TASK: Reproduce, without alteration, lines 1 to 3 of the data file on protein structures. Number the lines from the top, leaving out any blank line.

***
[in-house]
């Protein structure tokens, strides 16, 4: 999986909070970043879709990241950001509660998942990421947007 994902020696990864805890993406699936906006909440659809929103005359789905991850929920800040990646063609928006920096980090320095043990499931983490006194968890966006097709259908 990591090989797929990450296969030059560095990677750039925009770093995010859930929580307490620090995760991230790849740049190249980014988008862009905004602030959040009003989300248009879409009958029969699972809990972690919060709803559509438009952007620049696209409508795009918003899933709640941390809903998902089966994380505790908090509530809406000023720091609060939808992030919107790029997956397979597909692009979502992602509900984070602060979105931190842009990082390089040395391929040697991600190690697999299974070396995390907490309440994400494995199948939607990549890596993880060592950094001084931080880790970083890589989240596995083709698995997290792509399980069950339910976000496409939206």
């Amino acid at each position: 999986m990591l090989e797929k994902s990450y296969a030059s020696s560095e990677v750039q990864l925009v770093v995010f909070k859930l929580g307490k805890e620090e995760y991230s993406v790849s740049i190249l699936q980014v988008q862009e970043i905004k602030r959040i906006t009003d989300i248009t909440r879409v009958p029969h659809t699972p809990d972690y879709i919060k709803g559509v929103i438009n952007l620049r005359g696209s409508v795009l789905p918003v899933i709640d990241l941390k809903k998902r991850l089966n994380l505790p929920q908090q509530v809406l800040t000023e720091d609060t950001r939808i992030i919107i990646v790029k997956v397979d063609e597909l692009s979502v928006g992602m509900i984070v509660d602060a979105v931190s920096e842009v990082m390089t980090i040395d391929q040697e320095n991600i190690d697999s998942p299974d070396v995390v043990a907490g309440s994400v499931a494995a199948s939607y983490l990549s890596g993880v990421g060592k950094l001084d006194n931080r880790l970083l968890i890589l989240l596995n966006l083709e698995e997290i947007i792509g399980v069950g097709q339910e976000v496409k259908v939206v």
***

[in-house]
């Protein structure tokens, strides 16, 4: 999986909070970043879709990241950001509660998942990421947007 994902020696990864805890993406699936906006909440659809929103005359789905991850929920800040990646063609928006920096980090320095043990499931983490006194968890966006097709259908 990591090989797929990450296969030059560095990677750039925009770093995010859930929580307490620090995760991230790849740049190249980014988008862009905004602030959040009003989300248009879409009958029969699972809990972690919060709803559509438009952007620049696209409508795009918003899933709640941390809903998902089966994380505790908090509530809406000023720091609060939808992030919107790029997956397979597909692009979502992602509900984070602060979105931190842009990082390089040395391929040697991600190690697999299974070396995390907490309440994400494995199948939607990549890596993880060592950094001084931080880790970083890589989240596995083709698995997290792509399980069950339910976000496409939206």
């Amino acid at each position: 999986m990591l090989e797929k994902s990450y296969a030059s020696s560095e990677v750039q990864l925009v770093v995010f909070k859930l929580g307490k805890e620090e995760y991230s993406v790849s740049i190249l699936q980014v988008q862009e970043i905004k602030r959040i906006t009003d989300i248009t909440r879409v009958p029969h659809t699972p809990d972690y879709i919060k709803g559509v929103i438009n952007l620049r005359g696209s409508v795009l789905p918003v899933i709640d990241l941390k809903k998902r991850l089966n994380l505790p929920q908090q509530v809406l800040t000023e720091d609060t950001r939808i992030i919107i990646v790029k997956v397979d063609e597909l692009s979502v928006g992602m509900i984070v509660d602060a979105v931190s920096e842009v990082m390089t980090i040395d391929q040697e320095n991600i190690d697999s998942p299974d070396v995390v043990a907490g309440s994400v499931a494995a199948s939607y983490l990549s890596g993880v990421g060592k950094l001084d006194n931080r880790l970083l968890i890589l989240l596995n966006l083709e698995e997290i947007i792509g399980v069950g097709q339910e976000v496409k259908v939206v």